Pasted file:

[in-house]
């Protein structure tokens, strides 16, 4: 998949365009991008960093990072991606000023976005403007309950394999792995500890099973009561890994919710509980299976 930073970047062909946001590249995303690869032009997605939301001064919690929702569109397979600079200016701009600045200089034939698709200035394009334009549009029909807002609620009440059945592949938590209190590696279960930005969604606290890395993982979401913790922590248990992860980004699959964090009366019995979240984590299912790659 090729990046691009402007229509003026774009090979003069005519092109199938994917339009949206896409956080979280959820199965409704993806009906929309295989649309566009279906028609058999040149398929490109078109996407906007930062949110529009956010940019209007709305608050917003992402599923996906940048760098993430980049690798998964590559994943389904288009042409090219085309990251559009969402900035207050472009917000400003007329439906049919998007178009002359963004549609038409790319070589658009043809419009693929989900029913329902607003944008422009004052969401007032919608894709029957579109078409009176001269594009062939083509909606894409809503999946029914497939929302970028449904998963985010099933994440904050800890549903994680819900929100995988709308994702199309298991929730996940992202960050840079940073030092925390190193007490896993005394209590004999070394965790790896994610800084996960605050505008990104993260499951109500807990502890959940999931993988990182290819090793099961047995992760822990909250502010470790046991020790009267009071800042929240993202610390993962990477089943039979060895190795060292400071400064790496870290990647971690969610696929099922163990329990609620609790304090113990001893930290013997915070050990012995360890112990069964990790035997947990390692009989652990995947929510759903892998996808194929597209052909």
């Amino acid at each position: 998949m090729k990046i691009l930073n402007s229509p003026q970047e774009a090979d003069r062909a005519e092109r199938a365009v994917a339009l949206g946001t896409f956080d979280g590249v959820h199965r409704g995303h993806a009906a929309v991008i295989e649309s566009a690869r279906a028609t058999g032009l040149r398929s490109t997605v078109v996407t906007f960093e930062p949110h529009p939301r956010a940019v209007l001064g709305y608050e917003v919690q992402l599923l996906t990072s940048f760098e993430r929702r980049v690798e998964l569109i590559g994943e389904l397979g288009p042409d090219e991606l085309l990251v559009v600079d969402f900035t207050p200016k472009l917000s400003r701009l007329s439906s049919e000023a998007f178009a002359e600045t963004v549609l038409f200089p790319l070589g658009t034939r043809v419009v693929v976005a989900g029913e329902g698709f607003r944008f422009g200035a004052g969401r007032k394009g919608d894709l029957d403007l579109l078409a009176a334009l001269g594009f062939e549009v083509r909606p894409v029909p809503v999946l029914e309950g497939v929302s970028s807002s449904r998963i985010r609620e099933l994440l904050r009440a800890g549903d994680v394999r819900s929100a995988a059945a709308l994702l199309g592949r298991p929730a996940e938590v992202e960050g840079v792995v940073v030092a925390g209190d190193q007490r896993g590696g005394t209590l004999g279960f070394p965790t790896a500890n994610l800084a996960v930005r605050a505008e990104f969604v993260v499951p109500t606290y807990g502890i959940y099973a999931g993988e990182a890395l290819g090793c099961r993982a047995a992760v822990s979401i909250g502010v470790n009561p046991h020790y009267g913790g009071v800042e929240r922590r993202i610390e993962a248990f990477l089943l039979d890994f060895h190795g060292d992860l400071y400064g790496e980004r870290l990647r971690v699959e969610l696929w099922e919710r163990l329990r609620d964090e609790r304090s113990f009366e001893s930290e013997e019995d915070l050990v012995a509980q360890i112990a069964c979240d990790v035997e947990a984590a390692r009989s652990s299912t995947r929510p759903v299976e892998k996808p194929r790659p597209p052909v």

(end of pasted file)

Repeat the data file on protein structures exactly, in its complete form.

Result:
[in-house]
């Protein structure tokens, strides 16, 4: 998949365009991008960093990072991606000023976005403007309950394999792995500890099973009561890994919710509980299976 930073970047062909946001590249995303690869032009997605939301001064919690929702569109397979600079200016701009600045200089034939698709200035394009334009549009029909807002609620009440059945592949938590209190590696279960930005969604606290890395993982979401913790922590248990992860980004699959964090009366019995979240984590299912790659 090729990046691009402007229509003026774009090979003069005519092109199938994917339009949206896409956080979280959820199965409704993806009906929309295989649309566009279906028609058999040149398929490109078109996407906007930062949110529009956010940019209007709305608050917003992402599923996906940048760098993430980049690798998964590559994943389904288009042409090219085309990251559009969402900035207050472009917000400003007329439906049919998007178009002359963004549609038409790319070589658009043809419009693929989900029913329902607003944008422009004052969401007032919608894709029957579109078409009176001269594009062939083509909606894409809503999946029914497939929302970028449904998963985010099933994440904050800890549903994680819900929100995988709308994702199309298991929730996940992202960050840079940073030092925390190193007490896993005394209590004999070394965790790896994610800084996960605050505008990104993260499951109500807990502890959940999931993988990182290819090793099961047995992760822990909250502010470790046991020790009267009071800042929240993202610390993962990477089943039979060895190795060292400071400064790496870290990647971690969610696929099922163990329990609620609790304090113990001893930290013997915070050990012995360890112990069964990790035997947990390692009989652990995947929510759903892998996808194929597209052909």
């Amino acid at each position: 998949m090729k990046i691009l930073n402007s229509p003026q970047e774009a090979d003069r062909a005519e092109r199938a365009v994917a339009l949206g946001t896409f956080d979280g590249v959820h199965r409704g995303h993806a009906a929309v991008i295989e649309s566009a690869r279906a028609t058999g032009l040149r398929s490109t997605v078109v996407t906007f960093e930062p949110h529009p939301r956010a940019v209007l001064g709305y608050e917003v919690q992402l599923l996906t990072s940048f760098e993430r929702r980049v690798e998964l569109i590559g994943e389904l397979g288009p042409d090219e991606l085309l990251v559009v600079d969402f900035t207050p200016k472009l917000s400003r701009l007329s439906s049919e000023a998007f178009a002359e600045t963004v549609l038409f200089p790319l070589g658009t034939r043809v419009v693929v976005a989900g029913e329902g698709f607003r944008f422009g200035a004052g969401r007032k394009g919608d894709l029957d403007l579109l078409a009176a334009l001269g594009f062939e549009v083509r909606p894409v029909p809503v999946l029914e309950g497939v929302s970028s807002s449904r998963i985010r609620e099933l994440l904050r009440a800890g549903d994680v394999r819900s929100a995988a059945a709308l994702l199309g592949r298991p929730a996940e938590v992202e960050g840079v792995v940073v030092a925390g209190d190193q007490r896993g590696g005394t209590l004999g279960f070394p965790t790896a500890n994610l800084a996960v930005r605050a505008e990104f969604v993260v499951p109500t606290y807990g502890i959940y099973a999931g993988e990182a890395l290819g090793c099961r993982a047995a992760v822990s979401i909250g502010v470790n009561p046991h020790y009267g913790g009071v800042e929240r922590r993202i610390e993962a248990f990477l089943l039979d890994f060895h190795g060292d992860l400071y400064g790496e980004r870290l990647r971690v699959e969610l696929w099922e919710r163990l329990r609620d964090e609790r304090s113990f009366e001893s930290e013997e019995d915070l050990v012995a509980q360890i112990a069964c979240d990790v035997e947990a984590a390692r009989s652990s299912t995947r929510p759903v299976e892998k996808p194929r790659p597209p052909v």